Animal Man #20 Review
By Zak Edwards
May 2, 2013 - 12:34
Publisher(s): DC Comics
Writer(s): Jeff Lemire
Penciller(s): John Paul Leon & Timothy Green II
Inker(s): Joseph Silver
Colourist(s): Lovern Kindzierski
Letterer(s): Jared K. Flethcher
Cover Artist(s): Jae Lee & June Chung
Much of the reason that I love Jeff Lemire is his approach to his audience. For me, pretension is when an artist simply doesn’t trust his audience to make the connections they want, so things are spelt out repeatedly, as if begging the audience to recognize the artist is a genius and should be grateful for a guiding hand. It’s the reason I hate the movie Drive, with its Sophia Coppola-style detached dialogue and constant hammering of themes, broad and easy as they are. Lemire, by contrast, welcomes his audiences into his world, letting them explore what he’s made. Not to say he hides his authorial voice all the time, the ending of Sweet Tooth lacks that type of disguise to usher in a heartfelt goodbye, but he certainly has enough faith in his audiences to ‘have what it takes’ to draw meaning from his work. Warning: spoilers ahead.
After an alienating and overblown crossover, Animal Man settled back into a new status quo last month, only to remove itself entirely from its protagonist, albeit in the form of a crappy film. In this issue, Lemire is getting dangerously close to pretentious with “Tights,” a film starring Buddy about Red Thunder, a divorced man with kids whose superhero career is exploited and monetized by the Hollywood machine. The issue, and film, follows the character through his meanderings of the stereotypically lowest places of Hollywood: talent shows, reality TV, late night shows, endorsements, and gossip columns. His whole existence is fake, designed to cash in on a viral video of Red Thunder getting the crap beat out of him, and does little more than moan about the state of the entertainment industry. The commentary culminates in two moments: one where Chaz’s stopping of a rape leads to his downfall (with people spouting tired, old lines like “You’re dead in this town!”) because the would-be rapist is a high-powered executive, and when he no longer owns the Red Thunder trademark because of his ‘infraction’ (which leads to tired, old lines like “Use that costume again and I’ll destroy you!”). The story reads like the ones we all hear everyday, the quick cashing in on fame, from Snooki’s novel to guest judging on America’s got talent for forgotten celebrities, but it feels, well, old.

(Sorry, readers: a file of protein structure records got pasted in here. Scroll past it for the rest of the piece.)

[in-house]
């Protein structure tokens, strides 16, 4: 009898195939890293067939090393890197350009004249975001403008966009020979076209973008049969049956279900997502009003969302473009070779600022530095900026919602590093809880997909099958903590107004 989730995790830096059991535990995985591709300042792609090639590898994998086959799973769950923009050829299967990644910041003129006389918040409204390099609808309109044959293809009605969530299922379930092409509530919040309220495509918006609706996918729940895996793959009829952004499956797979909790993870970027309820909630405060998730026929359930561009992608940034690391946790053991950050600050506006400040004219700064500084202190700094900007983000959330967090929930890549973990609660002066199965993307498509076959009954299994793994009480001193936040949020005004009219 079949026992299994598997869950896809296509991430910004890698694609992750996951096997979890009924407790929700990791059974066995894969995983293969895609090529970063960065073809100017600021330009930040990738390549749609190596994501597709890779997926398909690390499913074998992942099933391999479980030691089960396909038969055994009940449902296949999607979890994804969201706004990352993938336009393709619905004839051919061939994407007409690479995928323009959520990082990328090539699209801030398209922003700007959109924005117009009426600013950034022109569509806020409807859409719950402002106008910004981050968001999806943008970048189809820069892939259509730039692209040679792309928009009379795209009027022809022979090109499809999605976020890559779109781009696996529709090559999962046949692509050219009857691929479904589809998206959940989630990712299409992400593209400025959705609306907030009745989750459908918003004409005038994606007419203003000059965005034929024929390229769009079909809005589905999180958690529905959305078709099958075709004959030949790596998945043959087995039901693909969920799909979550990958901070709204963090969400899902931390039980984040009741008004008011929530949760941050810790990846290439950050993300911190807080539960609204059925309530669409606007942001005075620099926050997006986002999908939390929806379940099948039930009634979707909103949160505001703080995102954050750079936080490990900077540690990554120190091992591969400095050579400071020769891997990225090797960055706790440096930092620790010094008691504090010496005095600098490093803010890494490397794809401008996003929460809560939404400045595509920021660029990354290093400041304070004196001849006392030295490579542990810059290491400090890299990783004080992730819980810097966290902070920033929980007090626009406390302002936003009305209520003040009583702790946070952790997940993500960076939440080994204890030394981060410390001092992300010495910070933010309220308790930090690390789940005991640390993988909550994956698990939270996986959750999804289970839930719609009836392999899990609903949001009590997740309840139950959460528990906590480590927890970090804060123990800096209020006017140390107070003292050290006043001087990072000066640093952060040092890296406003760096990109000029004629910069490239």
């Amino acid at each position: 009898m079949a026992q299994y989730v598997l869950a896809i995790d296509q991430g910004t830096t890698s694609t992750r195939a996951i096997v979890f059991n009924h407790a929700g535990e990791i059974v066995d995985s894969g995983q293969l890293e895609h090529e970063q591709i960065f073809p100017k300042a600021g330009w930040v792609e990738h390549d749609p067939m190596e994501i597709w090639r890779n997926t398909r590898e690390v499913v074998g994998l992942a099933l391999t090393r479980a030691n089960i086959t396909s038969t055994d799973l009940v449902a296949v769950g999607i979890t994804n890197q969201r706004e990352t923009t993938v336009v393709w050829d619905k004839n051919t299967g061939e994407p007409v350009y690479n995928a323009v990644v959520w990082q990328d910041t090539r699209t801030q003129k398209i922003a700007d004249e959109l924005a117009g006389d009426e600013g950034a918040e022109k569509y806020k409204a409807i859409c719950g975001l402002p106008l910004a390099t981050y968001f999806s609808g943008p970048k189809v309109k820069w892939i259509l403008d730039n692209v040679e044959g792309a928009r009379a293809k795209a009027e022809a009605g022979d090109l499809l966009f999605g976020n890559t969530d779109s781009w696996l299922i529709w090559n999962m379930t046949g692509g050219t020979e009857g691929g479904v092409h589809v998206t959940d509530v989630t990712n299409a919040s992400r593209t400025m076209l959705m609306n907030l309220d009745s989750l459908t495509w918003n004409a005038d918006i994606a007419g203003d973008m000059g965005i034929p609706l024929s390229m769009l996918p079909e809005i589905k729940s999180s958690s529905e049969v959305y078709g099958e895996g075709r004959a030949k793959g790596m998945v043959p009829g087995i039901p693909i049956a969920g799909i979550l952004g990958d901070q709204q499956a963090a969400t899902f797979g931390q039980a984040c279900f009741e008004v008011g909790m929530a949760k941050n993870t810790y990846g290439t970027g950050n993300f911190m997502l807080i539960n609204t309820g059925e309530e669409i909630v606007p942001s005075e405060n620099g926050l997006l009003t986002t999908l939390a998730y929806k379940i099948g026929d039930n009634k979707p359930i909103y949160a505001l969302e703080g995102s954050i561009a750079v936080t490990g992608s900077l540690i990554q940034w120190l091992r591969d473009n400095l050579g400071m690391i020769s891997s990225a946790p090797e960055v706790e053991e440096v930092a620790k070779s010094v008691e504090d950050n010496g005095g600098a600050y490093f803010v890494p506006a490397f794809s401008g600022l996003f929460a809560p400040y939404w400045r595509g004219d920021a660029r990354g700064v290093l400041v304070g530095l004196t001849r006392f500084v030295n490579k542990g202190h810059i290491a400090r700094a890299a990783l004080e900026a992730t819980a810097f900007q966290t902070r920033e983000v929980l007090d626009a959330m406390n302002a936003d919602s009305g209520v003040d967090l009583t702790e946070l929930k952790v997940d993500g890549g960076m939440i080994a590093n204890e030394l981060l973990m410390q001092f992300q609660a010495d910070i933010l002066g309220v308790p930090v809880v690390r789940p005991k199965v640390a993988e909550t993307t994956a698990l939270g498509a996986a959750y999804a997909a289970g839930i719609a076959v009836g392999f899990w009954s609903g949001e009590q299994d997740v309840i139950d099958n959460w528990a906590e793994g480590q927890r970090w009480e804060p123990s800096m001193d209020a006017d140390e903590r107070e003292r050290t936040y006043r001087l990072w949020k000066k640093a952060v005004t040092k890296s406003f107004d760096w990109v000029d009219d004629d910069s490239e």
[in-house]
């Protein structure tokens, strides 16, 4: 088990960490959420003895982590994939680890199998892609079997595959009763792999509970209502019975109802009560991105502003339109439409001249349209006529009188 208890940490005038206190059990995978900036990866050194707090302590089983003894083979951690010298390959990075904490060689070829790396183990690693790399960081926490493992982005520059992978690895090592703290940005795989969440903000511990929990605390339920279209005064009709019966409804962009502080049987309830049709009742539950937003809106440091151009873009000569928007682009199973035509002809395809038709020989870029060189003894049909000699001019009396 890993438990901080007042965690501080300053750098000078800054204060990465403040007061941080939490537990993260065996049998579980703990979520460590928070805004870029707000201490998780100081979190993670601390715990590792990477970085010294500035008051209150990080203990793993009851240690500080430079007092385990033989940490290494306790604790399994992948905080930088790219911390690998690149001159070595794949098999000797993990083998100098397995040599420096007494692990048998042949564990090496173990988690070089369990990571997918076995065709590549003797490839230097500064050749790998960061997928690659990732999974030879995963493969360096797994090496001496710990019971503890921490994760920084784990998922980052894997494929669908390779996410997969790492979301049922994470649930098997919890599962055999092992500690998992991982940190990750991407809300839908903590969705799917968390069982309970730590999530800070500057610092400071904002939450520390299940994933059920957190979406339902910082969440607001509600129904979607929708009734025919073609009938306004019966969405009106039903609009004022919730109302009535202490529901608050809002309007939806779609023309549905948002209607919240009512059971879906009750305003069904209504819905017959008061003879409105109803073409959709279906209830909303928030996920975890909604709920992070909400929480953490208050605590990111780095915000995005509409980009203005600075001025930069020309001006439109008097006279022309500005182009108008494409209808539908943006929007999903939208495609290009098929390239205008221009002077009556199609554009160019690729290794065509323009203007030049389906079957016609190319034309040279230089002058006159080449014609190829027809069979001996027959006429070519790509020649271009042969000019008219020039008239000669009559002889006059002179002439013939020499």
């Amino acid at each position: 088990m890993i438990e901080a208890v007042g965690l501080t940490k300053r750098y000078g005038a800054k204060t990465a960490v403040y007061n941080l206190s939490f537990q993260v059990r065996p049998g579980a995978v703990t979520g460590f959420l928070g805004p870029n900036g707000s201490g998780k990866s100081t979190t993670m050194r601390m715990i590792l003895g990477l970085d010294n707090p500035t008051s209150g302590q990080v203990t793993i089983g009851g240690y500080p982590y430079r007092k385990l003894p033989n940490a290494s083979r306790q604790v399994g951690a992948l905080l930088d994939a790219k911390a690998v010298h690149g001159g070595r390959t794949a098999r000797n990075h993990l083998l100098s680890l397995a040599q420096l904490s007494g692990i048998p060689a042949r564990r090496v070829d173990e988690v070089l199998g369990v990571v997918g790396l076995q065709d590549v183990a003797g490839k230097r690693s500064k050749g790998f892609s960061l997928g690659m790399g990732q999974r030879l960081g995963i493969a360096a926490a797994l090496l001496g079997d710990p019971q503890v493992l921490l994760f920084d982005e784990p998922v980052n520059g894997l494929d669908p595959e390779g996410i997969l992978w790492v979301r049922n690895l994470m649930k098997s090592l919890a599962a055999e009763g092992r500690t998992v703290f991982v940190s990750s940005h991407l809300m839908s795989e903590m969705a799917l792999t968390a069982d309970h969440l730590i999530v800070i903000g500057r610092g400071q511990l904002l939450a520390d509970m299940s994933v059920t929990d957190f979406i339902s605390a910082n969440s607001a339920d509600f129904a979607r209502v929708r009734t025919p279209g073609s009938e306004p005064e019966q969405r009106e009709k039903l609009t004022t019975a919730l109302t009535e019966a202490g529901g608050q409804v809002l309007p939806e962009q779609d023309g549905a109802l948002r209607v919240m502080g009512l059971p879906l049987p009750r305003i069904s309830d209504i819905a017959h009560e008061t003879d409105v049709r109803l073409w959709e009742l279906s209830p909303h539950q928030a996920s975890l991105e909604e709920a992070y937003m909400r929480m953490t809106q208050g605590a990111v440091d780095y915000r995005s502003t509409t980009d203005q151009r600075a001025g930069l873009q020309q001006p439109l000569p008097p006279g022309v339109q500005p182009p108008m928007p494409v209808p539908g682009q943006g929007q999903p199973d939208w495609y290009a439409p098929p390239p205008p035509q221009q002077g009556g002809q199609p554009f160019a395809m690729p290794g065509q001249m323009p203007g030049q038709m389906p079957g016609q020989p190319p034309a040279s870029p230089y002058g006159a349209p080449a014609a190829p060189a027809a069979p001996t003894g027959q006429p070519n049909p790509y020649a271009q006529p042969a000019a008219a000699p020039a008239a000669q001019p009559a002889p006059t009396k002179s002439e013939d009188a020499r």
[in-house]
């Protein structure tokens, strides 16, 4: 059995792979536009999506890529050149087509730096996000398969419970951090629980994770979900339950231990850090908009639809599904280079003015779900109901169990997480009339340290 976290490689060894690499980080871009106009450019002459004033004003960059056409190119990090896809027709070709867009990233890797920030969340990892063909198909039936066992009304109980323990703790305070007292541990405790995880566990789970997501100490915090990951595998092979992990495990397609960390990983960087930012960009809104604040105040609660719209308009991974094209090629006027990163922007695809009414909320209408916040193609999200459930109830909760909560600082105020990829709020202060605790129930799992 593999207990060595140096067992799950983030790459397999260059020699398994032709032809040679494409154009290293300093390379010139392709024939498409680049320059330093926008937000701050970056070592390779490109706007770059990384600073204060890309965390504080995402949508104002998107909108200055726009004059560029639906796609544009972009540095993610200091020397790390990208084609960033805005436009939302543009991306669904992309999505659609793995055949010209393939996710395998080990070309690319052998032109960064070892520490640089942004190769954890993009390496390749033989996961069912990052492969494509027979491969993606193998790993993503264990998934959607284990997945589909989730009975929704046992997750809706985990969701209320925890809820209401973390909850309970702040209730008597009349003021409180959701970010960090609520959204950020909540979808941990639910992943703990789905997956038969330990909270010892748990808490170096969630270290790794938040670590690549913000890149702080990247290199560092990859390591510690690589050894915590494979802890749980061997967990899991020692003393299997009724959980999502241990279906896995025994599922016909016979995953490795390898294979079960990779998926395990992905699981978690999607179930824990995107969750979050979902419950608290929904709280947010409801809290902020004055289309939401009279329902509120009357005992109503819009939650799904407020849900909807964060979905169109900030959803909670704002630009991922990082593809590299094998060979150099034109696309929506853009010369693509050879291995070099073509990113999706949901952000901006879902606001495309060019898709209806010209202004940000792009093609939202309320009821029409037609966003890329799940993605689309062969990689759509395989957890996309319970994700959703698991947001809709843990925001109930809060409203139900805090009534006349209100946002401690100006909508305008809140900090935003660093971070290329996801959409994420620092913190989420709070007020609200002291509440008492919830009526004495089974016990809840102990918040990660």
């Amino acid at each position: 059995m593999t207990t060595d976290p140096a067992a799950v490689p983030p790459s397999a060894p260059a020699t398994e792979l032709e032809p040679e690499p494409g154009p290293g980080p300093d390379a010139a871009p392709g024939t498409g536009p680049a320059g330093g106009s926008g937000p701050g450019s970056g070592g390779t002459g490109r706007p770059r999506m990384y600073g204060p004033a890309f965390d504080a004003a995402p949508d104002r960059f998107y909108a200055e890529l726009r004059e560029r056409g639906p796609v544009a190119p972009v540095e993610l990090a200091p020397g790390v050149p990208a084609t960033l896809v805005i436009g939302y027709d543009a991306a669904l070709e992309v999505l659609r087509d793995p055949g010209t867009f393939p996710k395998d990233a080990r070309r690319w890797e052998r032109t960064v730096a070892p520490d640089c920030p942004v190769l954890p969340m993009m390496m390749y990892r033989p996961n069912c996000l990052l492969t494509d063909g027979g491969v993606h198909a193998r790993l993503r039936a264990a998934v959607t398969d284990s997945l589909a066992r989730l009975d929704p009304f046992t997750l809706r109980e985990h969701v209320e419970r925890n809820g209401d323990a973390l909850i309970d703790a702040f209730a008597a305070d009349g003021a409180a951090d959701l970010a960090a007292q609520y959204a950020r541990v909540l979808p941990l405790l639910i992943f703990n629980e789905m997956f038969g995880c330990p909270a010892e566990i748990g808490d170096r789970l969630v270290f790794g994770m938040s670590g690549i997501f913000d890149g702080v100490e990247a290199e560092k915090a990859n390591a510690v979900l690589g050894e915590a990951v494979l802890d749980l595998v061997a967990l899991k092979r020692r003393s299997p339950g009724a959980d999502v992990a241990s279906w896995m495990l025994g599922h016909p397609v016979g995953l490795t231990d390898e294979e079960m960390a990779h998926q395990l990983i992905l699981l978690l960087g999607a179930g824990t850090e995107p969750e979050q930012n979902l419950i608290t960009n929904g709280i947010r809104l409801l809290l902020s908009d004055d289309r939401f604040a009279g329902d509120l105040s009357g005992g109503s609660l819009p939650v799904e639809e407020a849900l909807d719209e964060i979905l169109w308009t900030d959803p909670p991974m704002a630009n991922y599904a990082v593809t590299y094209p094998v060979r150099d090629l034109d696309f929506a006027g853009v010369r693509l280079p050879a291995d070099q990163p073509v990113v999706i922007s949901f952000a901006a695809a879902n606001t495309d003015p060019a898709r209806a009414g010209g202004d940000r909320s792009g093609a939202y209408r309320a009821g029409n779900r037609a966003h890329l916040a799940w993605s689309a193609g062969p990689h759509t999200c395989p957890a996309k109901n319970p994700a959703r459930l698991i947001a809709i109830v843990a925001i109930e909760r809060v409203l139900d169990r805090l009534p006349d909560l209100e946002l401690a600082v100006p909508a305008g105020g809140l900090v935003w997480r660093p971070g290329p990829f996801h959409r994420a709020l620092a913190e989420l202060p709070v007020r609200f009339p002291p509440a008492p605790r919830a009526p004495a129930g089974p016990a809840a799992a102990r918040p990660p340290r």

As a side note, I'm pretty sure Buddy is going to accidentally kill a small child or old man in this cover. Watch that knife!
And the worst part is the excuse for this tired writing: it’s a heavy-handed metaphor for Buddy Baker’s current existence. Since Buddy’s family has left him in the wake of his son’s death, the final pages of him sitting in a crappy apartment, watching his own crappy movie, make everything crystal clear, as if audiences wouldn’t instantly recognize Buddy’s predicament in his former character. And now, spoiler alert, as Buddy is drawn back into the world of celebrity through his Oscar nomination, I suspect this series will take audiences through similarly tired models of the entertainment industry to watch Buddy be sucked in for various reasons. Perhaps the entire comic is a commentary on the terrible films made for the Oscars, like terrible race politics of “The Help” or spectacle-fueled self-congratulatory politics of “Zero-Dark Thirty,” but I suspect this series has simply lost its momentum. I will be back next month, which isn’t a very good practice for encouraging good comics, but I hope Lemire’s story finds some rejuvenation now that the “Rotworld” debacle has left its mark in the form of Max’s death and little else.
Guest Artist John Paul Leon’s heavily shaded art is reminiscent of the Sean Phillips/Michael Lark school of noir-esque sensibilities and, as a choice of ‘cinematography’ for this fake film, it works well. His lighting choices between the plasticized in front of cameras spectacle against the darker ‘reality’ is a careful and strong juxtaposition, but only reinforces the simple binary of fake Hollywood and real life. His more rigid paneling reflects its filmic quality, varying only slightly on an eight-panel grid that uses a double-wide panel or two every page. The artwork is an excellent choice and serves Lemire’s script well.
Grade: 5/10 This book is tired and needs a jolt of some sort.
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